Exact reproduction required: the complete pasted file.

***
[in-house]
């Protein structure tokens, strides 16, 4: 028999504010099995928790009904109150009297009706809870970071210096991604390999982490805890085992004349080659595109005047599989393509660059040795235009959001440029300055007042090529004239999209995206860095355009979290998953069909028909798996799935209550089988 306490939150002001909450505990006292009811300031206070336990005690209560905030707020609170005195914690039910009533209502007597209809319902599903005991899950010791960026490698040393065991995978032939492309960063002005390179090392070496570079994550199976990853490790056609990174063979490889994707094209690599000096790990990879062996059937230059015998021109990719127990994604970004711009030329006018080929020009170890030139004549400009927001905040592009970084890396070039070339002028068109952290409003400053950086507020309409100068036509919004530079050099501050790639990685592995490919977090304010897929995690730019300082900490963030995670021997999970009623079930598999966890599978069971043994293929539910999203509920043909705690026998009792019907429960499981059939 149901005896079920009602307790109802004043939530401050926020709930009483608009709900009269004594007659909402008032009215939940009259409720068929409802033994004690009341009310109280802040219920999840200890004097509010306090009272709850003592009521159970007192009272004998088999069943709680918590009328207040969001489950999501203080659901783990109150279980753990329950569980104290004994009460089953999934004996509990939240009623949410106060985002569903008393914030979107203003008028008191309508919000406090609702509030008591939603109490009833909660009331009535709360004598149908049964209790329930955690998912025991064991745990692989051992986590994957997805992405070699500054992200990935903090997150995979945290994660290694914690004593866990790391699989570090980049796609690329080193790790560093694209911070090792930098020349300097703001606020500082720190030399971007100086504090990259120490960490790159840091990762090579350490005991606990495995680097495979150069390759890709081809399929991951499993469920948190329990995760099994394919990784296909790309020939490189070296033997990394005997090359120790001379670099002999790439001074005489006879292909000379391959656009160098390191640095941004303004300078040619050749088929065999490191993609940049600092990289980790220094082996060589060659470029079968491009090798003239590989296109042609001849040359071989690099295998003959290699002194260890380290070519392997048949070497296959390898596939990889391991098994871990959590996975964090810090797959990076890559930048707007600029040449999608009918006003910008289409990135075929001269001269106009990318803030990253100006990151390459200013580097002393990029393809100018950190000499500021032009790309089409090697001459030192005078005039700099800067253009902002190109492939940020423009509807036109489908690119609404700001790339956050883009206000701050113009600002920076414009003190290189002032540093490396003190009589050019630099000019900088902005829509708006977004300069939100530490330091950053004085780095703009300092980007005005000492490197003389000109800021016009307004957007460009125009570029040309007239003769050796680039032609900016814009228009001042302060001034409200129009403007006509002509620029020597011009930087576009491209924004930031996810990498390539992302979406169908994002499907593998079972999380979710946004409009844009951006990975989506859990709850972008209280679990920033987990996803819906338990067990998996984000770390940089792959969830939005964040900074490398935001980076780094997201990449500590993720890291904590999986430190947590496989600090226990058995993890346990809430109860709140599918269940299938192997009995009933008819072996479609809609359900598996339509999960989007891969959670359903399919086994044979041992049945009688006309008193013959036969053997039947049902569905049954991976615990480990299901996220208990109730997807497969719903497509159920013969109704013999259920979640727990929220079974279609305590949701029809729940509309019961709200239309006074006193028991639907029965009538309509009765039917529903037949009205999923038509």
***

[in-house]
């Protein structure tokens, strides 16, 4: 028999504010099995928790009904109150009297009706809870970071210096991604390999982490805890085992004349080659595109005047599989393509660059040795235009959001440029300055007042090529004239999209995206860095355009979290998953069909028909798996799935209550089988 306490939150002001909450505990006292009811300031206070336990005690209560905030707020609170005195914690039910009533209502007597209809319902599903005991899950010791960026490698040393065991995978032939492309960063002005390179090392070496570079994550199976990853490790056609990174063979490889994707094209690599000096790990990879062996059937230059015998021109990719127990994604970004711009030329006018080929020009170890030139004549400009927001905040592009970084890396070039070339002028068109952290409003400053950086507020309409100068036509919004530079050099501050790639990685592995490919977090304010897929995690730019300082900490963030995670021997999970009623079930598999966890599978069971043994293929539910999203509920043909705690026998009792019907429960499981059939 149901005896079920009602307790109802004043939530401050926020709930009483608009709900009269004594007659909402008032009215939940009259409720068929409802033994004690009341009310109280802040219920999840200890004097509010306090009272709850003592009521159970007192009272004998088999069943709680918590009328207040969001489950999501203080659901783990109150279980753990329950569980104290004994009460089953999934004996509990939240009623949410106060985002569903008393914030979107203003008028008191309508919000406090609702509030008591939603109490009833909660009331009535709360004598149908049964209790329930955690998912025991064991745990692989051992986590994957997805992405070699500054992200990935903090997150995979945290994660290694914690004593866990790391699989570090980049796609690329080193790790560093694209911070090792930098020349300097703001606020500082720190030399971007100086504090990259120490960490790159840091990762090579350490005991606990495995680097495979150069390759890709081809399929991951499993469920948190329990995760099994394919990784296909790309020939490189070296033997990394005997090359120790001379670099002999790439001074005489006879292909000379391959656009160098390191640095941004303004300078040619050749088929065999490191993609940049600092990289980790220094082996060589060659470029079968491009090798003239590989296109042609001849040359071989690099295998003959290699002194260890380290070519392997048949070497296959390898596939990889391991098994871990959590996975964090810090797959990076890559930048707007600029040449999608009918006003910008289409990135075929001269001269106009990318803030990253100006990151390459200013580097002393990029393809100018950190000499500021032009790309089409090697001459030192005078005039700099800067253009902002190109492939940020423009509807036109489908690119609404700001790339956050883009206000701050113009600002920076414009003190290189002032540093490396003190009589050019630099000019900088902005829509708006977004300069939100530490330091950053004085780095703009300092980007005005000492490197003389000109800021016009307004957007460009125009570029040309007239003769050796680039032609900016814009228009001042302060001034409200129009403007006509002509620029020597011009930087576009491209924004930031996810990498390539992302979406169908994002499907593998079972999380979710946004409009844009951006990975989506859990709850972008209280679990920033987990996803819906338990067990998996984000770390940089792959969830939005964040900074490398935001980076780094997201990449500590993720890291904590999986430190947590496989600090226990058995993890346990809430109860709140599918269940299938192997009995009933008819072996479609809609359900598996339509999960989007891969959670359903399919086994044979041992049945009688006309008193013959036969053997039947049902569905049954991976615990480990299901996220208990109730997807497969719903497509159920013969109704013999259920979640727990929220079974279609305590949701029809729940509309019961709200239309006074006193028991639907029965009538309509009765039917529903037949009205999923038509």